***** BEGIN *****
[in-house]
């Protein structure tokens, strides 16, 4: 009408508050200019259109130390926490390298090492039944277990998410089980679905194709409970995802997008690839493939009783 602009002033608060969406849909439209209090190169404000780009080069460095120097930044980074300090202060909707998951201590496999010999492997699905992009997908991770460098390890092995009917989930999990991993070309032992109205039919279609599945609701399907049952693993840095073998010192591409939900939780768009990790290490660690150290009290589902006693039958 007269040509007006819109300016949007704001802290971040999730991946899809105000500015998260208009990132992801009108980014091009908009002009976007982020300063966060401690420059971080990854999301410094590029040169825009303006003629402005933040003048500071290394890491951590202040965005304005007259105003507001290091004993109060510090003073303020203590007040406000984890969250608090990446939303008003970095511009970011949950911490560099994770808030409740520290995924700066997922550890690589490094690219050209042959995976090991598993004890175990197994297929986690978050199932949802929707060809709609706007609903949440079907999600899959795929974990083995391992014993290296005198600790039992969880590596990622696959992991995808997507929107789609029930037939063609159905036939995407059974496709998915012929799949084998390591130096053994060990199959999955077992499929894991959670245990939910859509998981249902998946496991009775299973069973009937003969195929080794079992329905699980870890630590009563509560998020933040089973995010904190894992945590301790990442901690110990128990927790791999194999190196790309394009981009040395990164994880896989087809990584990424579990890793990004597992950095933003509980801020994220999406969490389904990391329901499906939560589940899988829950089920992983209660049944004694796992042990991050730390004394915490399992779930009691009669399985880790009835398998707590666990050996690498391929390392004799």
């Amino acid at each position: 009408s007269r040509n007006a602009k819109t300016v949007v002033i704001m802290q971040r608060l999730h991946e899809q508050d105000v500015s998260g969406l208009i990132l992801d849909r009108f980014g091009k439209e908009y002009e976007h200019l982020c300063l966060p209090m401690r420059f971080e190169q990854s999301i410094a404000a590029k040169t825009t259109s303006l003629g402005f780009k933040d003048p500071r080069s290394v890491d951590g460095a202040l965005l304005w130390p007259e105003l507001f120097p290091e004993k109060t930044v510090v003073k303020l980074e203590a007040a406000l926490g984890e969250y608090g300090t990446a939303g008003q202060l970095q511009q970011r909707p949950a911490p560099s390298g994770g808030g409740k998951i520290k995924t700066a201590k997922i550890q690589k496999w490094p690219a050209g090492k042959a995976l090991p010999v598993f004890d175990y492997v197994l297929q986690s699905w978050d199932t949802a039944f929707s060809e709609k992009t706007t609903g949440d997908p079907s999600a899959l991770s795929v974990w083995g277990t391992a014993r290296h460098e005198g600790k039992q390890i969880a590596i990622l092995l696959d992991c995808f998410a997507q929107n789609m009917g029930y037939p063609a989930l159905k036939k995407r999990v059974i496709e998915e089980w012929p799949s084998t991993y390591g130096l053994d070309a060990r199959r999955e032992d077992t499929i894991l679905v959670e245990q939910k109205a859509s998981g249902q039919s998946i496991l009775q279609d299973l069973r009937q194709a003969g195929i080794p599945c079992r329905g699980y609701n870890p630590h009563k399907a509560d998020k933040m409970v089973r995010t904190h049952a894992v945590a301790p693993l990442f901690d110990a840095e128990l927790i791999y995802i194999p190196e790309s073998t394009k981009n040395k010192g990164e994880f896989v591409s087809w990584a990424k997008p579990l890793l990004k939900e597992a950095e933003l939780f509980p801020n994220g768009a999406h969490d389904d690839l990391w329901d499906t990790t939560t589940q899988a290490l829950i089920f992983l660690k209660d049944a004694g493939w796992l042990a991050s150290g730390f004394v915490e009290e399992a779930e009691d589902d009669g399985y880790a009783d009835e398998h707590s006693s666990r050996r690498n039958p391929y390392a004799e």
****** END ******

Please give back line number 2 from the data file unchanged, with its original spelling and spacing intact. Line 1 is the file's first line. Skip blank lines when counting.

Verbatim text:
């Protein structure tokens, strides 16, 4: 009408508050200019259109130390926490390298090492039944277990998410089980679905194709409970995802997008690839493939009783 602009002033608060969406849909439209209090190169404000780009080069460095120097930044980074300090202060909707998951201590496999010999492997699905992009997908991770460098390890092995009917989930999990991993070309032992109205039919279609599945609701399907049952693993840095073998010192591409939900939780768009990790290490660690150290009290589902006693039958 007269040509007006819109300016949007704001802290971040999730991946899809105000500015998260208009990132992801009108980014091009908009002009976007982020300063966060401690420059971080990854999301410094590029040169825009303006003629402005933040003048500071290394890491951590202040965005304005007259105003507001290091004993109060510090003073303020203590007040406000984890969250608090990446939303008003970095511009970011949950911490560099994770808030409740520290995924700066997922550890690589490094690219050209042959995976090991598993004890175990197994297929986690978050199932949802929707060809709609706007609903949440079907999600899959795929974990083995391992014993290296005198600790039992969880590596990622696959992991995808997507929107789609029930037939063609159905036939995407059974496709998915012929799949084998390591130096053994060990199959999955077992499929894991959670245990939910859509998981249902998946496991009775299973069973009937003969195929080794079992329905699980870890630590009563509560998020933040089973995010904190894992945590301790990442901690110990128990927790791999194999190196790309394009981009040395990164994880896989087809990584990424579990890793990004597992950095933003509980801020994220999406969490389904990391329901499906939560589940899988829950089920992983209660049944004694796992042990991050730390004394915490399992779930009691009669399985880790009835398998707590666990050996690498391929390392004799």